Kegel mania started years ago. In fact most of the women I know have heard about Kegel exercises, even if they don’t really understand them or know how to do them very well. Often women will say, “I think I’m doing it right, but I’m really not sure.”
It hit such a craze for a while that now we have many women that have made their pelvic floor so tight that their muscles in their floor are spasmed and painful with intercourse, or their bladder or bowels don’t void or evacuate very well. And then other women seem to have no muscle tone in the floor at all, and are frustrated with their lack of understanding of how to control the floor.
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The History of the Kegel
Dr. Arnold Kegel was an American gynecologist who researched and studied the effects of the pelvic floor muscles on women’s’ health. He realized that many of these muscles were weakened after childbirth, and that it was important to restore their health as they are directly responsible for supporting the bladder, uterus and bowels.
He noted that when these muscles were strained, women would often experience urinary incontinence (leaking of the bladder), vaginal pain and dysfunction, or vaginal prolapse — where the bowel or bladder would fall into the vaginal cavity.
He published a study in 1942, after 18 years of research, that described a non-surgical approach to increasing the tone of these pelvic floor sphincters and their supporting structures. He espoused the idea that the pelvic floor muscles could be exercised like any other muscles in the body, and the Kegel exercise was therefore named after him.
Pelvic Floor Muscles Explained
The pelvic floor is made up of layers of superficial and deep muscles that go from the pubic bone to the “sitter”bones to the tailbone. They are a sophisticated set of muscles that control different activities in different layers and they then work in concert together to provide support to the organs above them.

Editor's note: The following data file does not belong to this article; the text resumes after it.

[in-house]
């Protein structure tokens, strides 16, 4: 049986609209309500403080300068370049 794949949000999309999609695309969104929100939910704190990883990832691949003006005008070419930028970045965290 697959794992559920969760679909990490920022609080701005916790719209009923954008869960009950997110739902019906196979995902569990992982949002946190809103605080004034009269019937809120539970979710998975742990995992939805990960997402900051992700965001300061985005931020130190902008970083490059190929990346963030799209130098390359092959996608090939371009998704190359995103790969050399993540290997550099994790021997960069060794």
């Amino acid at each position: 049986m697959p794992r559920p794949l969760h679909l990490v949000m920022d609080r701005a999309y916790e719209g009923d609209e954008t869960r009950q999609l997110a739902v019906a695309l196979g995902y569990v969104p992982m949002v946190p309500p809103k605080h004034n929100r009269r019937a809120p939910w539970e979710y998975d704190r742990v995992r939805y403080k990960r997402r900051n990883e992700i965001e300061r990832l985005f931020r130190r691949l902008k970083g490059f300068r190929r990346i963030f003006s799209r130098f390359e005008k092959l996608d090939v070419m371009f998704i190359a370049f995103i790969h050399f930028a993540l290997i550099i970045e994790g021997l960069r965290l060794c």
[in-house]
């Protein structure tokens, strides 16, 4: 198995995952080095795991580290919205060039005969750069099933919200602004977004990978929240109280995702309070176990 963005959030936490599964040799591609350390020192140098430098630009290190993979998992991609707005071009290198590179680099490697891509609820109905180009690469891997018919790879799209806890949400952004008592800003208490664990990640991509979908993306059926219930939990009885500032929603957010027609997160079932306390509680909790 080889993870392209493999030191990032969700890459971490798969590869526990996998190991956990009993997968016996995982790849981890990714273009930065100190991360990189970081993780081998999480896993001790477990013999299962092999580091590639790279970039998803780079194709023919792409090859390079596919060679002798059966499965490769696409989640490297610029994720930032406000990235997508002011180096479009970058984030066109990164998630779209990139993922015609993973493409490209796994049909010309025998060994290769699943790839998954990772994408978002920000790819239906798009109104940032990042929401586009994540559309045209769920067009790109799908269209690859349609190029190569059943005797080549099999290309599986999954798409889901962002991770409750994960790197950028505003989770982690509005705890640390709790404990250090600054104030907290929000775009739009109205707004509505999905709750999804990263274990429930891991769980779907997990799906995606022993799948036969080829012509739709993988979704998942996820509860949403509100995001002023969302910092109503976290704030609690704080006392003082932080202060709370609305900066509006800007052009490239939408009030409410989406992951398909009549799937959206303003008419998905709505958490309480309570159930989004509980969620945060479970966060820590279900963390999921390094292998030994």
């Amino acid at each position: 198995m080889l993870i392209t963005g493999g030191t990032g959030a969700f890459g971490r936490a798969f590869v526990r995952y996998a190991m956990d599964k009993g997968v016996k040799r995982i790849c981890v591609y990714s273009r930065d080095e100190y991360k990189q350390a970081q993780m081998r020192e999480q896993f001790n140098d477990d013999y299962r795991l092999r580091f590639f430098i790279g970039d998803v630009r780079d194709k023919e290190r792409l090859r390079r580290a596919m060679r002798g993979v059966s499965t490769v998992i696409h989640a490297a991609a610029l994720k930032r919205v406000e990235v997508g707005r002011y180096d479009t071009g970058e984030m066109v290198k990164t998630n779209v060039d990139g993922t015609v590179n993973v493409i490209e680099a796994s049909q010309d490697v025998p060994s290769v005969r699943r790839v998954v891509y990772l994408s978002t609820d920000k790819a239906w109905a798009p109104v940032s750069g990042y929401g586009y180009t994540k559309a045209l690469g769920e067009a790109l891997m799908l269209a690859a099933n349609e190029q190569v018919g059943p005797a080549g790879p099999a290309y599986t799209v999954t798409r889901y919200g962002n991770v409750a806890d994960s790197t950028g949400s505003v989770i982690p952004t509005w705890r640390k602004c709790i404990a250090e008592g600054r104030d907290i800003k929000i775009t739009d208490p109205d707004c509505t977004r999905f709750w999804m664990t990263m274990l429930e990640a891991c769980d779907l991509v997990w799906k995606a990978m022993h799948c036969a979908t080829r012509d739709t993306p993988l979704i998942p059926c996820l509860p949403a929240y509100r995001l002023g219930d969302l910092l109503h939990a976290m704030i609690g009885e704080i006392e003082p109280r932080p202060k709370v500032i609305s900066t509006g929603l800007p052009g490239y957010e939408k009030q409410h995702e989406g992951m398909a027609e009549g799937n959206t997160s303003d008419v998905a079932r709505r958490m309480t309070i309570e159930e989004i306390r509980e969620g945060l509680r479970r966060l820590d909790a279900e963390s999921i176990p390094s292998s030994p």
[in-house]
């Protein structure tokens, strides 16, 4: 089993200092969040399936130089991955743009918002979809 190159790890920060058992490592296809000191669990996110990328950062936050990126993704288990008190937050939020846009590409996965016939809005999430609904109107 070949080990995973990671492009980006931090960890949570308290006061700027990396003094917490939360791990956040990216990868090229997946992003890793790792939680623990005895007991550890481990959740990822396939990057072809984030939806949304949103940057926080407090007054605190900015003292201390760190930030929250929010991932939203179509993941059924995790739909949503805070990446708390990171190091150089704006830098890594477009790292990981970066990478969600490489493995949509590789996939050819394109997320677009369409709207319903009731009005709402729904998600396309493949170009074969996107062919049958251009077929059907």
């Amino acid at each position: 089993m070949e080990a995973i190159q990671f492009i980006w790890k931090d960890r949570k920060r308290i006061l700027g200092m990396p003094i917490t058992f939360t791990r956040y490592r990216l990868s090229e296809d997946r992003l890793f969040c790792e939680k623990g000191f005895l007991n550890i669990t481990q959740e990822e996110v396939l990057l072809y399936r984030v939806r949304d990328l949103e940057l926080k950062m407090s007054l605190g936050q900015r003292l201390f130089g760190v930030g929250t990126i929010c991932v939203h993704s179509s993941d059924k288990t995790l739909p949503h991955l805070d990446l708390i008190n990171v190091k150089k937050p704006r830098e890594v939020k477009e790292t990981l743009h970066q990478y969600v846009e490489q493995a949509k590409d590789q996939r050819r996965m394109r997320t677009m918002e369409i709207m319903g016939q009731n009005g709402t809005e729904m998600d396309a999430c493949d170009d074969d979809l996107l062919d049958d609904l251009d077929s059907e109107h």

The floor works rhythmically when we breathe with the diaphragm muscle, like a piston moving up and down all day long. It elongates when breathing in and shortens on exhalation. Dr Kegel stated in his research that these muscles were “the most versatile in the human body and could still be strengthened after years of disuse.”
The most common use of the Kegel exercise was used with urinary incontinence. Urinary Incontinence can come in different forms, and is often related to pelvic floor weakness or poor motor and sensory patterns of control. There can be urge incontinence, stress incontinence or a mixture of the two.
The Pelvic Floor & Incontinence
Urge incontinence, sometimes called overactive bladder, occurs when you suddenly have an intense urge to void, and before you have time to get up to go, you void. Stress incontinence occurs when you exert a pressure on the bladder, like when you sneeze, cough, laugh, lift something heavy or jump on the trampoline with your kids.
Physical therapy is prescribed for both of these types of incontinence and good restoration of the pelvic floor muscles can occur in 1-3 months with the use of specific exercises, neuromuscular stimulation and biofeedback training for the floor.
Kegels Don’t Solve All Pelvic Floor Problems
The interesting thing is that the Kegel exercise, which encouraged the patient to contract the floor muscles by stopping the flow of urine and holding the contraction, actually only targets a particular layer of the muscles that directly involve the bladder activity.
However, this exercise does not include the other necessary muscle cues to stimulate the entire floor to know how to contract, so all the layers of muscles know how to work together for the best floor health.
The muscles that attach to the pubic bones and the muscles of the deep layer are not being stimulated with this exercise, so there are exercises that are “Beyond the Kegel” that need to be done. Your women’s health physical therapist knows what these exercises are and how to cue you in learning these muscle contractions so the whole floor can have full restoration of function for good bladder, bowel and sexual health. It’s never too late to have a healthy pelvic floor, you just have to choose it.
Sheree DiBiase, PT is the co-founder of Pelvic Floor Pro and leading expert on pelvic floor physical therapy. She has 35+ years as a physical therapist where she’s owned clinics in California, Washington and Idaho. She’s now focussed on providing access to pelvic floor physical therapy nationally.